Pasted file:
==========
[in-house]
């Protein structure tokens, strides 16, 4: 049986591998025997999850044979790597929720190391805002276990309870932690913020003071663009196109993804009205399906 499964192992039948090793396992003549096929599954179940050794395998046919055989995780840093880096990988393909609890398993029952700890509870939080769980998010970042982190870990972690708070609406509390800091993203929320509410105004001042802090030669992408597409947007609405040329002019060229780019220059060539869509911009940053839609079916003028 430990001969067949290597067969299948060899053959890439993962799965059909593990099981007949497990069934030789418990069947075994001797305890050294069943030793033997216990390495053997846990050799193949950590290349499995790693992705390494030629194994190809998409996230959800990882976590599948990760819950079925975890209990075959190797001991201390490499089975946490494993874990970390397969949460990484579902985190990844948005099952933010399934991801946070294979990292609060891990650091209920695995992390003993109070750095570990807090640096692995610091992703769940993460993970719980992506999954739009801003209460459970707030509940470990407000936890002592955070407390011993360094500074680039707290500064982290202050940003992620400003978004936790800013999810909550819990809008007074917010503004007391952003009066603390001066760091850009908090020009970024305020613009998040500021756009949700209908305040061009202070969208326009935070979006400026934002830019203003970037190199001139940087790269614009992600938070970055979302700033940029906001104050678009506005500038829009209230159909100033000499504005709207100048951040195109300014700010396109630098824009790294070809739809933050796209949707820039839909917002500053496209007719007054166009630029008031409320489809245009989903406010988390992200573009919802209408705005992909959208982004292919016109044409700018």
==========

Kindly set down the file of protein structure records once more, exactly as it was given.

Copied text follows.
[in-house]
């Protein structure tokens, strides 16, 4: 049986591998025997999850044979790597929720190391805002276990309870932690913020003071663009196109993804009205399906 499964192992039948090793396992003549096929599954179940050794395998046919055989995780840093880096990988393909609890398993029952700890509870939080769980998010970042982190870990972690708070609406509390800091993203929320509410105004001042802090030669992408597409947007609405040329002019060229780019220059060539869509911009940053839609079916003028 430990001969067949290597067969299948060899053959890439993962799965059909593990099981007949497990069934030789418990069947075994001797305890050294069943030793033997216990390495053997846990050799193949950590290349499995790693992705390494030629194994190809998409996230959800990882976590599948990760819950079925975890209990075959190797001991201390490499089975946490494993874990970390397969949460990484579902985190990844948005099952933010399934991801946070294979990292609060891990650091209920695995992390003993109070750095570990807090640096692995610091992703769940993460993970719980992506999954739009801003209460459970707030509940470990407000936890002592955070407390011993360094500074680039707290500064982290202050940003992620400003978004936790800013999810909550819990809008007074917010503004007391952003009066603390001066760091850009908090020009970024305020613009998040500021756009949700209908305040061009202070969208326009935070979006400026934002830019203003970037190199001139940087790269614009992600938070970055979302700033940029906001104050678009506005500038829009209230159909100033000499504005709207100048951040195109300014700010396109630098824009790294070809739809933050796209949707820039839909917002500053496209007719007054166009630029008031409320489809245009989903406010988390992200573009919802209408705005992909959208982004292919016109044409700018």